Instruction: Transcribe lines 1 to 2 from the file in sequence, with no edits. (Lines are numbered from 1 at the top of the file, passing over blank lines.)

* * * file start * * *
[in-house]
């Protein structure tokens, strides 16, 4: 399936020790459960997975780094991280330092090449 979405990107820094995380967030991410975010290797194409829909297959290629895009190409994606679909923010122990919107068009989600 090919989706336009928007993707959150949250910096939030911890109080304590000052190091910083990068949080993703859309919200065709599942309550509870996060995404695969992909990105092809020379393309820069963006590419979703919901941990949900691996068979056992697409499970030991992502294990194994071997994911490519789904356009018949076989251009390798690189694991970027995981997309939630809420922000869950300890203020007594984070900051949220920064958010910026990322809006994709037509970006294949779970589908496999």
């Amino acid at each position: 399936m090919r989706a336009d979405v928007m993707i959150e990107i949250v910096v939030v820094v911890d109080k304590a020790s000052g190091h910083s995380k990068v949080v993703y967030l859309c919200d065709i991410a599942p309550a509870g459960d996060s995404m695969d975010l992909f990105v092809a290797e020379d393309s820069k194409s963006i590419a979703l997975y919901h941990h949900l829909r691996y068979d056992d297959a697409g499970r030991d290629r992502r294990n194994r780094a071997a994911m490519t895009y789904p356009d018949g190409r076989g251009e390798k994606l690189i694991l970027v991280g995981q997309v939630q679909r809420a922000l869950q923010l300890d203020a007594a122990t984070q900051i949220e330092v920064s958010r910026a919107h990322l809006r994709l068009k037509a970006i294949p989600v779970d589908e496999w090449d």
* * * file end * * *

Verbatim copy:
[in-house]
């Protein structure tokens, strides 16, 4: 399936020790459960997975780094991280330092090449 979405990107820094995380967030991410975010290797194409829909297959290629895009190409994606679909923010122990919107068009989600 090919989706336009928007993707959150949250910096939030911890109080304590000052190091910083990068949080993703859309919200065709599942309550509870996060995404695969992909990105092809020379393309820069963006590419979703919901941990949900691996068979056992697409499970030991992502294990194994071997994911490519789904356009018949076989251009390798690189694991970027995981997309939630809420922000869950300890203020007594984070900051949220920064958010910026990322809006994709037509970006294949779970589908496999």